Learn about your own level of financial literacy by taking a quiz – then read more about the implications of financial literacy to our society.
How did you learn to make financial decisions?
In the United States, adults are faced with a bewildering number of decisions to make related to their money. Decisions that must be made include whether you can afford the rent on the income you have; where to open a bank account; what type of account to open; whether to buy or lease a car; and more. We each make financial decisions almost every day.
And yet the problem is – how and when did we learn how to make those financial decisions? Many of us learned through trial and error.
I still remember one of my first financial missteps with not a small amount of shame.
My first semester in college when I made a purchase using a check that I knew I didn’t have the money to cover in my bank account. I didn’t own a credit card, I thought I needed the item, and I knew I didn’t have the cash. Luckily I had a job that helped me pay it back the following month, but it was more difficult to pay back than I had anticipated in part due to the high penalty fees.
All that to say, we don’t do a very good job educating on financial literacy. And it has consequences for us individually and as a society.
Recent Study Evaluates Financial Capability
The FINRA Investor Education Foundation (link opens in new tab) published a study in July 2022 called the “2021 National Financial Capability Study”. The study is conducted every three years “to get a pulse on the behaviors and motivations that are guiding financial decision making” among Americans. This study surveyed 27,118 people across all 50 states throughout 2021.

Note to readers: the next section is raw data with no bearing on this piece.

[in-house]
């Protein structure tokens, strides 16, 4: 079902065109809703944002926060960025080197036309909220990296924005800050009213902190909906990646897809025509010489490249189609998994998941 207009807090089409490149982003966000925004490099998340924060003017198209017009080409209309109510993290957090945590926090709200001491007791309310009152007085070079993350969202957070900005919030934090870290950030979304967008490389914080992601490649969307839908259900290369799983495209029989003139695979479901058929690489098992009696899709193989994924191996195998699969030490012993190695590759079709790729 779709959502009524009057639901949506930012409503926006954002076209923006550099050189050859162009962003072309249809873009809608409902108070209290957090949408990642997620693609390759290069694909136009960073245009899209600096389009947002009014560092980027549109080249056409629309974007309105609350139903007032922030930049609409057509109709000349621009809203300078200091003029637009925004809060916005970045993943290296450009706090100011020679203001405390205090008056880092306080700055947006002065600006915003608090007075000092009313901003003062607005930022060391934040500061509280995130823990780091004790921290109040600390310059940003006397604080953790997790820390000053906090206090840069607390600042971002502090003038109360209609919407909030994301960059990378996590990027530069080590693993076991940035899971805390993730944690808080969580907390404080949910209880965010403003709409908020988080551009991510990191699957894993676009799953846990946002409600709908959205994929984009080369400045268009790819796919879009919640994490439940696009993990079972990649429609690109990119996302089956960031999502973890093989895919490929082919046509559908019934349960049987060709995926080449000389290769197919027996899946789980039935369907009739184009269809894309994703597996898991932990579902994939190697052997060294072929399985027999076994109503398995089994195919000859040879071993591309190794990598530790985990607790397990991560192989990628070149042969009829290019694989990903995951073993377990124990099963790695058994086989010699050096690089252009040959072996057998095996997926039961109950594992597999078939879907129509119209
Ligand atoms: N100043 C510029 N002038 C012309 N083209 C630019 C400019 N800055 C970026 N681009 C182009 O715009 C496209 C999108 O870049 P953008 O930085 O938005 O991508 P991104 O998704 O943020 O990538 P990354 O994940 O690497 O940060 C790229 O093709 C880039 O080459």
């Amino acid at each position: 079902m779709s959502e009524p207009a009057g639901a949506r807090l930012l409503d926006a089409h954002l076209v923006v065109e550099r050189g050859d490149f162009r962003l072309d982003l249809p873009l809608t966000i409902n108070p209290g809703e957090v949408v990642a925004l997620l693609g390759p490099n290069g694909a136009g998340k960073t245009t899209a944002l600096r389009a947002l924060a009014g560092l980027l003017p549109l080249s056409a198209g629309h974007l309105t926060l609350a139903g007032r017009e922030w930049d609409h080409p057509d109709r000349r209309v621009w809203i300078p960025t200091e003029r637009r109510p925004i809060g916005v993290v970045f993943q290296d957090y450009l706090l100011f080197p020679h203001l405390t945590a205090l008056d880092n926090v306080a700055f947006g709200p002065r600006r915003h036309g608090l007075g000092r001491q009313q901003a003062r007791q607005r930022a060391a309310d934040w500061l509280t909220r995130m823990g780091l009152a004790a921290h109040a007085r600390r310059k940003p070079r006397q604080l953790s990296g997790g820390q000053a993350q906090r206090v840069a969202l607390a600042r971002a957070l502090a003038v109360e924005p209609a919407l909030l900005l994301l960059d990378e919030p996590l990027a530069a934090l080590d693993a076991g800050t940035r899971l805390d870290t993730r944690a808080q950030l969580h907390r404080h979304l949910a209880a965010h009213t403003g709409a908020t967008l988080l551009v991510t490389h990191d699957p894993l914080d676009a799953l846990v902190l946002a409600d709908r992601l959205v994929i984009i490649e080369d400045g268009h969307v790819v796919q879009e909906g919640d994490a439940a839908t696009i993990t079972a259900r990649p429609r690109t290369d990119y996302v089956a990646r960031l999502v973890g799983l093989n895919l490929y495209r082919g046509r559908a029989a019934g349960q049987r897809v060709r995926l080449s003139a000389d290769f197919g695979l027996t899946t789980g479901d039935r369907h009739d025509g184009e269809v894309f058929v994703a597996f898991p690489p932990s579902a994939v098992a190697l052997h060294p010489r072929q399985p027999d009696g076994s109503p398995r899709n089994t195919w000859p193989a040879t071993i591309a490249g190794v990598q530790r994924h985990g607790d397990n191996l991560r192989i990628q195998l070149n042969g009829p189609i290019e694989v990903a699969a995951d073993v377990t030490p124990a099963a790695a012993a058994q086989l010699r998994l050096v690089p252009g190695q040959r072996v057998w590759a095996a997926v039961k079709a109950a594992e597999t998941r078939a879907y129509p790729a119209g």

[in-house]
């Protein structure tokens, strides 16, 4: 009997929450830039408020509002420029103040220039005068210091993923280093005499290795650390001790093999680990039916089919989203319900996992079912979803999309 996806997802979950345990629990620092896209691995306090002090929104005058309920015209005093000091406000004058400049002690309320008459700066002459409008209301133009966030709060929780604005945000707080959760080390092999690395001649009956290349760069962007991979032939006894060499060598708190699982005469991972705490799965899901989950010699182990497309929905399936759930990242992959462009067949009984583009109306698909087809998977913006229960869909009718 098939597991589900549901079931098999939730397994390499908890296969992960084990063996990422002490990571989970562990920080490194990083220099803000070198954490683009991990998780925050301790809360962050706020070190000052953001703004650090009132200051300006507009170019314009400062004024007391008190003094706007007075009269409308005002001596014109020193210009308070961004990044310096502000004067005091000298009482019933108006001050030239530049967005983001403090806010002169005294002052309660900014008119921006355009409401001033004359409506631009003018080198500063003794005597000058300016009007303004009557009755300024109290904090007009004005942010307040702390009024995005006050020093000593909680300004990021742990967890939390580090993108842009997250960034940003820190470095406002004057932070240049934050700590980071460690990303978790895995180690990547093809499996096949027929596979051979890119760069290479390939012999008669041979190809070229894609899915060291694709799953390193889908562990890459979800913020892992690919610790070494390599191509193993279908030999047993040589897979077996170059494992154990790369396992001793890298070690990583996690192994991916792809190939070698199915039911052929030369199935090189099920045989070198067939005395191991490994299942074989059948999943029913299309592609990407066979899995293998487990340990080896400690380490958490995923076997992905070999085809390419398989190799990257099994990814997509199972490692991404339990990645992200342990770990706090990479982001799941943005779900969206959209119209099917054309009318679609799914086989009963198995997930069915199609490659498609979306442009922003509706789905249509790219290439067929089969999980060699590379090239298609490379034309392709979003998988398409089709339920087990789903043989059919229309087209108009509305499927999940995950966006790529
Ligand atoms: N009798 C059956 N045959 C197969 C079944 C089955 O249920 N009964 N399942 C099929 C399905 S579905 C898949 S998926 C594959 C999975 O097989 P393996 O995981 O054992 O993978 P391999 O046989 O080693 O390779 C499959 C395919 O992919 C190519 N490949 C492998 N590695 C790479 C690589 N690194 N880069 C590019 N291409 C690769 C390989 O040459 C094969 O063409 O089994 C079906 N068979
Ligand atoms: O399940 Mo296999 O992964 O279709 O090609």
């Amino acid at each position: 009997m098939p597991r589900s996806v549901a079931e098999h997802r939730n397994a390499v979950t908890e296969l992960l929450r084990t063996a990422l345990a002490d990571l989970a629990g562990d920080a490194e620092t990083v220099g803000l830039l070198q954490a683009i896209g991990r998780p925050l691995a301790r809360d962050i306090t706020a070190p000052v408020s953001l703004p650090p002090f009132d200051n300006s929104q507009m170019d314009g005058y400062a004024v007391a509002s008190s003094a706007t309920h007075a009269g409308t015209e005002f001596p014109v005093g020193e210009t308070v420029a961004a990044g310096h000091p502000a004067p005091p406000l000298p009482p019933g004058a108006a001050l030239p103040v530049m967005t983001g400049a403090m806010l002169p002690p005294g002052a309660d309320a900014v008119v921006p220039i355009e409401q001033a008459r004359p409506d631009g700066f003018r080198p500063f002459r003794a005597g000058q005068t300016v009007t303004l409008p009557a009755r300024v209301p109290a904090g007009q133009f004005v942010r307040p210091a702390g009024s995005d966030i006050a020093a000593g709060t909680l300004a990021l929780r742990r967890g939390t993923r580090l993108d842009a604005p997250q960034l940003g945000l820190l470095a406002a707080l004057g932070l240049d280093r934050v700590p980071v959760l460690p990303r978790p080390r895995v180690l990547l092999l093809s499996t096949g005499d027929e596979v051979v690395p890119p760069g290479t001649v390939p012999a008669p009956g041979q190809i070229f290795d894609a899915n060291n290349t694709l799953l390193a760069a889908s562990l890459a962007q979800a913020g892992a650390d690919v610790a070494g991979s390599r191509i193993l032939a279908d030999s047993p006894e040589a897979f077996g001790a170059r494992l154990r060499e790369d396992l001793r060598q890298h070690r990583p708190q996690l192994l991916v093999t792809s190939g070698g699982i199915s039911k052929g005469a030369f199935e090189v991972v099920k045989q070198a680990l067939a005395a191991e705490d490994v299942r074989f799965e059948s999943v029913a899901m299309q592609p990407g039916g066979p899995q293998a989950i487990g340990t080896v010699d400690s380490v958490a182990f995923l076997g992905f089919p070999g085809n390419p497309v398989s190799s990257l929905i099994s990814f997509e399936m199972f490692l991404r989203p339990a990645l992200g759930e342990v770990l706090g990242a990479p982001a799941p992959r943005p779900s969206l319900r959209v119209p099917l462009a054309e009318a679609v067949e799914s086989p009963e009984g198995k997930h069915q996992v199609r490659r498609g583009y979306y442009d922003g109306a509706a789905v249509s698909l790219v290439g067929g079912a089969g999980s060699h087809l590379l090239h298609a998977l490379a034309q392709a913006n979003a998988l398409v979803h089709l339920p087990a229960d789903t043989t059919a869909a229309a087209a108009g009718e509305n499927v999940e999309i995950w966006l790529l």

Higher Financial Literacy = Better Financial Outcomes
Part of the study examined financial literacy. Higher financial literacy is tied to better financial outcomes, underscoring the importance of financial education. The study found that respondents with higher financial literacy (scoring above the median on a seven-question financial literacy quiz) were:
- More likely to make ends meet
- More likely to spend less than their income (53% of those with higher financial literacy vs. 35% of those with lower financial literacy)
- More likely to set aside three months’ worth of emergency funds at higher levels (65% vs. 42%)
- More likely to have taken steps to plan for their long-term financial future such as opening a retirement account (70% vs. 43%)
These types of financial decisions can have a huge impact on the financial outcomes of an individual and their family. If a person has an emergency fund, they are more likely to be able to weather financial surprises that come their way, and therefore less likely to rely on credit cards or other debt instruments to cover their financial emergencies. You can see how greater financial literacy can contribute to greater financial stability.
With social security projected to cover just 1/3 of a retiree’s income needs according to ssa.gov, it’s critical that today’s workers are saving for retirement through other sources beyond just social security. If our retirees are living in poverty because they didn’t save for retirement, that will result in a greater need for social services. And if greater financial literacy leads to a greater likelihood of opening a retirement account, it’s in our best interest as a whole society to promote financial literacy.
Take the Financial Literacy Quiz
Here’s a quiz you can take to evaluate your own financial literacy. And it’s ok if you don’t get all them, or even some of them, correct! We all need to start somewhere. When you get your results, you can see how you compare to others who’ve taken the quiz. There’s also the opportunity to get a little more educated by reading an explanation of each answer so you can improve your own financial literacy right there.
Take the quiz yourself (link opens in new tab) to evaluate your personal financial literacy, and maybe learn something in the process.